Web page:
It’s unusual for a writing conference to produce immediate results, but just one month after Northern Writes staged the Yukon Writer’s Conference, delegates were already using what they learned to explore emerging publishing models.
Presenter Kristine Kathryn Rusch likened the growth of e-book options to network television plus cable.
“Some people only deal with network; some only with cable. But viewers (readers) usually go back and forth between both. I think writers should as well.”
Rusch, who writes in four genres, brought her experience as a self-published author, with an impressive e-book following, to the Yukon for the Thanksgiving weekend workshop.
Michael Gates, whose Klondike histories have been published by university and traditional presses, learned plenty. “The material on e-book publishing the second day was very informative,” he says.
Eleanor Millard says the conference “confirmed that I am doing the right thing by self-publishing. I have a better handle on the steps to publishing, and it has made me do more research before buying into just any self-publishing company.”
Millard is a long-time advocate for fair wages for writers in both paper and electronic formats. She was published by a traditional house before turning to self-publishing with Trafford Publishing.
After difficulties following the U.S. takeover of Trafford, Millard now works with Printorium in Victoria, where she makes a small profit on hard copies.
“The workshop indicated that we need to write dozens of books and then we will make a profit,” she says.
For emerging author Amanda McDonald, the weekend opened her eyes to how much work is involved with self-publishing.
“It takes marketing, editing, copy editing, image creation and so many more items that a publisher can often take care of for you,” she says.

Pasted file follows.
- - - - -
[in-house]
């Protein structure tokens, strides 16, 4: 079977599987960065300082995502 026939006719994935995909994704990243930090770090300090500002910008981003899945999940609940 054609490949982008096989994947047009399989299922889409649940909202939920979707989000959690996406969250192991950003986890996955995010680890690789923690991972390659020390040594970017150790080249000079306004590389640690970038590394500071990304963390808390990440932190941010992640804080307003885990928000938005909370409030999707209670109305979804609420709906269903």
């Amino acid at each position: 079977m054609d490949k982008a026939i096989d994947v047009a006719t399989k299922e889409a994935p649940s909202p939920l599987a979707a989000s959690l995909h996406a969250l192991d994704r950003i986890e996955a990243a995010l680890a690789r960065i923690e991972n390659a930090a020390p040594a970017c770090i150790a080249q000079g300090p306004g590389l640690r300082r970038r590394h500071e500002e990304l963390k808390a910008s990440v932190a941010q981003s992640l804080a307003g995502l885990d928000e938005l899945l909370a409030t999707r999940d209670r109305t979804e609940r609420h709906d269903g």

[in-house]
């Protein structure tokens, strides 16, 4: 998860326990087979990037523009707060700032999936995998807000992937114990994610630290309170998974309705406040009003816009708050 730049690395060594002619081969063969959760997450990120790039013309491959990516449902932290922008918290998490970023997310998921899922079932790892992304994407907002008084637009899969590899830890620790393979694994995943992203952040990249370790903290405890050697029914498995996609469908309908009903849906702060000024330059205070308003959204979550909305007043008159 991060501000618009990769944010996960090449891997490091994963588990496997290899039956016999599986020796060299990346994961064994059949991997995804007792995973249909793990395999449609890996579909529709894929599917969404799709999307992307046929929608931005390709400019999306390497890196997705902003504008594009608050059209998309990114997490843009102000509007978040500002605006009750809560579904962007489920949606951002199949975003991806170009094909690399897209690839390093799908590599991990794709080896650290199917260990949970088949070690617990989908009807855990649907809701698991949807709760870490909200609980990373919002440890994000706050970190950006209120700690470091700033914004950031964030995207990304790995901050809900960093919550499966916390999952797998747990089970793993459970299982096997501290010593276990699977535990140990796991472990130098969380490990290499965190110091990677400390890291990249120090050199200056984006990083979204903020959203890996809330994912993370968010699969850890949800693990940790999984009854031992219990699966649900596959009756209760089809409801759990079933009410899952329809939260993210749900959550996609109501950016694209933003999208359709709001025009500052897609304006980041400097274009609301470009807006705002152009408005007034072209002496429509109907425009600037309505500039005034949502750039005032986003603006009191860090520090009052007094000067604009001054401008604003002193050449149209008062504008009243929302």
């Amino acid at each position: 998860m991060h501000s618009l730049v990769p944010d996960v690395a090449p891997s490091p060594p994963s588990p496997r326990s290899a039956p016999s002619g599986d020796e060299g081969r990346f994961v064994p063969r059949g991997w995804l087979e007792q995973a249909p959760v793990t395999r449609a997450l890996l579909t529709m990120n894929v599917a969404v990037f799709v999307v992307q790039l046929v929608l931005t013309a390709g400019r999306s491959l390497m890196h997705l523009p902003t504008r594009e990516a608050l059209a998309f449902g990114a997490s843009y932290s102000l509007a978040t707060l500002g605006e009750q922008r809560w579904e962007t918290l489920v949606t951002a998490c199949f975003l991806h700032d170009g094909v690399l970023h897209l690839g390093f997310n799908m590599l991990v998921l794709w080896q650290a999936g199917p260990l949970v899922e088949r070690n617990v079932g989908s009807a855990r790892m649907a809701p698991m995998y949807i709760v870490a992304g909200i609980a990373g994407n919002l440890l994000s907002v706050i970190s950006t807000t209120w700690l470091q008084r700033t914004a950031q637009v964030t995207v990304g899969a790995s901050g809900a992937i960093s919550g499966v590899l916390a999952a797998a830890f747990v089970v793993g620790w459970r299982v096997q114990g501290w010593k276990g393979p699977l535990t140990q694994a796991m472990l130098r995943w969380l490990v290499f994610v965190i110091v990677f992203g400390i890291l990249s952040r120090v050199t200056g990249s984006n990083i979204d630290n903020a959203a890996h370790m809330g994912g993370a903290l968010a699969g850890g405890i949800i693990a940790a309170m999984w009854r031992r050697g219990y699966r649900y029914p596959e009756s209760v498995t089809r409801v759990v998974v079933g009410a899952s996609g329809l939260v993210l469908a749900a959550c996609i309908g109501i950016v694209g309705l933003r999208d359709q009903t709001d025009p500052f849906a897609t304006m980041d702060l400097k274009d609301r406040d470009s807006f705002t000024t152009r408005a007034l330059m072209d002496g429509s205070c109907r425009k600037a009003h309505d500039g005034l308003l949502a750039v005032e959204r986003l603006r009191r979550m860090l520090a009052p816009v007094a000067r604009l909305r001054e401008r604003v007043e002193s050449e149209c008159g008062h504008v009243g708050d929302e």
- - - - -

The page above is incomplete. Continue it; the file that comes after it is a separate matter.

Rusch, however, works full time as a writer, McDonald notes.
“Those who are writing around a regular 9 to 5 job really can’t invest as much time as she does to be as successful as she is.”
For now, says McDonald, “If I do print-on-demand or self-publish, it’ll be once I’ve developed a strong readership.”
By then Tim Green, an engineer with a background as a writer, editor and web designer, may have developed his idea for an e-publishing working group in Whitehorse. He has already met with writers to lay the groundwork.
“The whole area of marketing is a lot clearer for me now,” he says.
The next issue to be addressed is effective use of multimedia, from inclusion of simple images to more complicated books. Green finished the conference with ideas for a “proof-of-concept project” to tackle before Christmas.
Rusch believes Canada and the Yukon are ready for the world of e- and self-publishing.
“Canadian writers have long looked to local, regional and Canadian publishers instead of the big New York publishers. It’s not going to take much for those same writers to learn how to do the work themselves.”
Northern Writes partners Marcell Dube and Barb Dunlop agree, saying they expect discussions on indie-publishing to continue.